THE birth of Bournemouth might not sound like the basis of a traditional pantomime, but author Jim Jones appears to have to pulled it off - oh yes he has!

Jim first had the idea for the show when he was working as a tour guide for Discover Dorset. and Bournemouth City Sightseeing Tours.

“The more I learnt about the history of our lovely town, the more I became intrigued with its development as well as the famous people who settled here.”

The local writer says he was particularly fascinated with smuggling which was big business in the late 18th and early 19th centuries.

“One of the well-known organisers of the illegal and tax avoiding trade was Isaac Gulliver, who lived in Kinson and is buried in the grounds of Wimborne Minster.

“My imagination was ignited at the idea of smugglers, landowners and local dwellers wanting to give this beautiful town of ours, its own identity. And so ‘A Town is Bourne’ was born!”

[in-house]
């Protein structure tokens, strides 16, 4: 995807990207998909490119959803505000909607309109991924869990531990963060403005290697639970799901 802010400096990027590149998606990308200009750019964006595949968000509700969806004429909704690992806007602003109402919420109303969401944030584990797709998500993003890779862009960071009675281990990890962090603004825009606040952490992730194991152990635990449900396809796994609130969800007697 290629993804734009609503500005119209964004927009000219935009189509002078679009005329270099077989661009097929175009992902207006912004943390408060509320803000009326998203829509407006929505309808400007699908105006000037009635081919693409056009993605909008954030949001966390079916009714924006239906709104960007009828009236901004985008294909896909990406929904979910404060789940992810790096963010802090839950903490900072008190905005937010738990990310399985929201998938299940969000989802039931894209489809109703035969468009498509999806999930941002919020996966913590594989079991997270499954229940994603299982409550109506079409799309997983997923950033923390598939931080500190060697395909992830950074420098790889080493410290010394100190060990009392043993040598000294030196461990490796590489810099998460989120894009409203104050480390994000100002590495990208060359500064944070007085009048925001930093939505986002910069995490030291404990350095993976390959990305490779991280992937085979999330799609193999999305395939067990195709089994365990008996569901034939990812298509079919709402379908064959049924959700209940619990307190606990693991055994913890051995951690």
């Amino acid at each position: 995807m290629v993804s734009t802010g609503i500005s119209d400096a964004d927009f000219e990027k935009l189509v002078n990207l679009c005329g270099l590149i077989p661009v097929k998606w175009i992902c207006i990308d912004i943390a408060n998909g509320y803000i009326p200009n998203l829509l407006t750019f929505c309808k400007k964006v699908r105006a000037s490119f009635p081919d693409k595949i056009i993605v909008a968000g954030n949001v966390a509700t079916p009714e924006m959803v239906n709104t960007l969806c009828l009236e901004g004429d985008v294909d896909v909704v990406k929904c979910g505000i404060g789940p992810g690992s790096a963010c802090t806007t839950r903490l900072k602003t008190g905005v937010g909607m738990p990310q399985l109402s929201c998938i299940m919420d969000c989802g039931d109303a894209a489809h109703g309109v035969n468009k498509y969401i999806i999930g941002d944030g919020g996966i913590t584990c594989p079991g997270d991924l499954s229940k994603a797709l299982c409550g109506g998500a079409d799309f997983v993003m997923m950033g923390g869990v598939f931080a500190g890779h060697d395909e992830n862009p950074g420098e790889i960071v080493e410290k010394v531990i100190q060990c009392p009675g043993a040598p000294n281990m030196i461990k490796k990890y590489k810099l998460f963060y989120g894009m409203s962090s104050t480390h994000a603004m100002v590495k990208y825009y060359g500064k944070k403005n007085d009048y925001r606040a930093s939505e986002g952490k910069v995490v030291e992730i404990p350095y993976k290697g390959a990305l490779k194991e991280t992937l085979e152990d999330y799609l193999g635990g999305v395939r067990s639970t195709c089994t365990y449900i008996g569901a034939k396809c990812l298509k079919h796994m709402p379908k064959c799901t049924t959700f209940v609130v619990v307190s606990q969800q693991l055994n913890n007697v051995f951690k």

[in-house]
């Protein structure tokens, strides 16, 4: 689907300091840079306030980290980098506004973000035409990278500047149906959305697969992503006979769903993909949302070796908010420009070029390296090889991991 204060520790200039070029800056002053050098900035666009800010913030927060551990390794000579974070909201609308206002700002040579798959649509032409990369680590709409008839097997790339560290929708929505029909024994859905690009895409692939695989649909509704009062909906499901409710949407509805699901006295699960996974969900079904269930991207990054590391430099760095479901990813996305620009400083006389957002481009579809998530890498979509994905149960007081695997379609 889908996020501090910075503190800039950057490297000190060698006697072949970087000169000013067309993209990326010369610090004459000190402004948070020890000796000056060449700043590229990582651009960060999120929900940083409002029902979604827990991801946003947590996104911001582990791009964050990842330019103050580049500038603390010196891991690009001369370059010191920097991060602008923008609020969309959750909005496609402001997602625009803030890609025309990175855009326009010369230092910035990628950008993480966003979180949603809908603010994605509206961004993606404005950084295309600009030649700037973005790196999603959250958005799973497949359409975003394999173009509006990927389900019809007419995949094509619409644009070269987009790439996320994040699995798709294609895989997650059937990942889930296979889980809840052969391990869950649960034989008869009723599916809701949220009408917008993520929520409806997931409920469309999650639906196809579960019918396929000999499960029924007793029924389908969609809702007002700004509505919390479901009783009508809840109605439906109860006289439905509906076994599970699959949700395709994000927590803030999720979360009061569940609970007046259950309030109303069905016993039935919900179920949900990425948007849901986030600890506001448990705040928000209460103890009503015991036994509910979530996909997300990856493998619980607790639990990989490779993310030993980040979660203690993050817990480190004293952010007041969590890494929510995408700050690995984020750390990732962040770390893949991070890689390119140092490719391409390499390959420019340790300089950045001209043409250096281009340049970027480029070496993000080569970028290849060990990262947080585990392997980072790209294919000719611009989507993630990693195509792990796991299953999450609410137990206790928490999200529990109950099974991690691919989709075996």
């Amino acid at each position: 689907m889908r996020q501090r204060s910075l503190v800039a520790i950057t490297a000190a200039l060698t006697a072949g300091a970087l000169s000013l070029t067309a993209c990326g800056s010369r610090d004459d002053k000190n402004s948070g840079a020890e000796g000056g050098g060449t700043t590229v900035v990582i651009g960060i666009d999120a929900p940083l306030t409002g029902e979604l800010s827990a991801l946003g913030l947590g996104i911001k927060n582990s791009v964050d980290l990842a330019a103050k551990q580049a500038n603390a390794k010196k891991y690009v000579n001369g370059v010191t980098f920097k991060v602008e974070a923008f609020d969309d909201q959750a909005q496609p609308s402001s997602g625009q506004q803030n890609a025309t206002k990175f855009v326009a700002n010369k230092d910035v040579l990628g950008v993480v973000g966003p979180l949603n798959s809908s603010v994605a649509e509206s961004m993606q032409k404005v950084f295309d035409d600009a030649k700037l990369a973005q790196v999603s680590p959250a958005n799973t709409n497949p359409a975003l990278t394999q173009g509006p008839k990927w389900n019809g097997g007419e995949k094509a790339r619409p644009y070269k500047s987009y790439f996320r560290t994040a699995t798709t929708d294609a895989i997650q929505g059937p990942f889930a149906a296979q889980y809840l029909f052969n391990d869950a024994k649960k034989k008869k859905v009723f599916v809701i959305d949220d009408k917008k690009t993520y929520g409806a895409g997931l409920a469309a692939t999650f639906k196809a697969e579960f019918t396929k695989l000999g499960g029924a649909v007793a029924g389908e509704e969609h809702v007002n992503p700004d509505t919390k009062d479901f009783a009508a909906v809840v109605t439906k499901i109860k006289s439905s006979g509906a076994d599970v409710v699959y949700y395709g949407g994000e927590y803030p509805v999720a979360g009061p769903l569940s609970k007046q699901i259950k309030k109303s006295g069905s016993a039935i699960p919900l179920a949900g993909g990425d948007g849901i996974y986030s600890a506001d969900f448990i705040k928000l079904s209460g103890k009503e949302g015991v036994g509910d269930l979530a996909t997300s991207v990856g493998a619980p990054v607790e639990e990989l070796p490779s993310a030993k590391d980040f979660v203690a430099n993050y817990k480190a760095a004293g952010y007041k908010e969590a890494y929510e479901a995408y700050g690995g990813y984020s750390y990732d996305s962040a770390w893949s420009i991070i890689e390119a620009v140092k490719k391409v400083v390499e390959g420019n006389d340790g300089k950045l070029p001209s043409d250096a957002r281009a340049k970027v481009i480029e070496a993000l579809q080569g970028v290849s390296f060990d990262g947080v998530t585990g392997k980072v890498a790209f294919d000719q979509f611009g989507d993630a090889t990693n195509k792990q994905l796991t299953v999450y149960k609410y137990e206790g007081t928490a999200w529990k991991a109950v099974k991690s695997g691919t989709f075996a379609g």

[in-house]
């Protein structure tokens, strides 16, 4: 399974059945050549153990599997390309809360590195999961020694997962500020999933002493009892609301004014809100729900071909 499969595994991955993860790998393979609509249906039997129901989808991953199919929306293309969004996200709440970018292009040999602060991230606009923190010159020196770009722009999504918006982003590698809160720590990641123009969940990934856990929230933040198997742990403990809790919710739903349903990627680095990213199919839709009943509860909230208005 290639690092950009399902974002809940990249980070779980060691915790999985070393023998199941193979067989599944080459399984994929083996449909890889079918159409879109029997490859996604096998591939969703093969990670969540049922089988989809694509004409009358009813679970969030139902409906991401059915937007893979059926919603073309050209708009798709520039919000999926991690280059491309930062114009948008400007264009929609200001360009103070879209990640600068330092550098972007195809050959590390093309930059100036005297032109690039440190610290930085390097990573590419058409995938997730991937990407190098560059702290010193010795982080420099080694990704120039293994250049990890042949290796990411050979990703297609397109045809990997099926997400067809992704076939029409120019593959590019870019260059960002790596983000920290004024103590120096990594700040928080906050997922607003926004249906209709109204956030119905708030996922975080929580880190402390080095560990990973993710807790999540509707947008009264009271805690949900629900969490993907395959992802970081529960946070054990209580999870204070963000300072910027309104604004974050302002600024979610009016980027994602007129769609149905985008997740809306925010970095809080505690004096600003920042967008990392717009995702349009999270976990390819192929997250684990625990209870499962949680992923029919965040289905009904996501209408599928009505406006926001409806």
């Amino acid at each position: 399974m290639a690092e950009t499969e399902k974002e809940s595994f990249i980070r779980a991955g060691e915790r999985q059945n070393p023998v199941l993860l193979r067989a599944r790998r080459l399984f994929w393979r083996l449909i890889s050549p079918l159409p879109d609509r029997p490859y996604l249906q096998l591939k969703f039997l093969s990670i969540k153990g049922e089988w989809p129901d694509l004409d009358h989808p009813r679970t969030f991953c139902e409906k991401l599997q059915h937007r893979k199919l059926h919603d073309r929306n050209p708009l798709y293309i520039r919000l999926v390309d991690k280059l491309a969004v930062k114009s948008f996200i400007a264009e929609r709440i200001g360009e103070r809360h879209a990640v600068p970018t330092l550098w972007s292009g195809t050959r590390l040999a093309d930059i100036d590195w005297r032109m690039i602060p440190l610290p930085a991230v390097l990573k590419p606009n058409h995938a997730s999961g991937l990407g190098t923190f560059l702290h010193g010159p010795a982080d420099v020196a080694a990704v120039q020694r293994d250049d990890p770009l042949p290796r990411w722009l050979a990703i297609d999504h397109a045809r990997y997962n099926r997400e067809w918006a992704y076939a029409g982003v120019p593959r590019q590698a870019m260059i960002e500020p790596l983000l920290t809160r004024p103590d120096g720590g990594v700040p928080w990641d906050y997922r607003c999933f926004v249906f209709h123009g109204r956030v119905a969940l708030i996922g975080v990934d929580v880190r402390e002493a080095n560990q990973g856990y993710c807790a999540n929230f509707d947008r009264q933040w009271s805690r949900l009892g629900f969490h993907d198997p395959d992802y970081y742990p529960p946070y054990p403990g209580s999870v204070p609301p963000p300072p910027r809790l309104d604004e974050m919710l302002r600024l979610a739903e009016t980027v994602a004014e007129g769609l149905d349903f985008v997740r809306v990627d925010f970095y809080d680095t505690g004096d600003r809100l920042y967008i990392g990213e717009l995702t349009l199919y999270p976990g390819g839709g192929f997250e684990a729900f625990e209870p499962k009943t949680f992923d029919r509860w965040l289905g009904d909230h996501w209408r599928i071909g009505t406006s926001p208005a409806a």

The fictional tale about how Bournemouth got its name took over a year to write and would have been over four hours-long.

“Don’t worry,” Jim laughs. “It’s half that length now. The characters’ names I have used are a mix of real family names and fictional ones to spice up the plot and have some fun with our town’s short but fascinating history.”

The plot revolves around a competition with a cash prize to name the developing neighbourhood. And like every good pantomime there’s a love interest where two wealthy young ladies, Elizabeth Tapps-Gervis and Emily Tregonwell, and one evil character, Saffron, are vying for the attentions of the handsome but penniless Perry Winkle. The show also features ten new songs.

n A Town is Bourne at the Shelley Theatre on January 20 -21 with a matinee and evening performance on both dates. Tickets now available online at the or call on 01202 413600.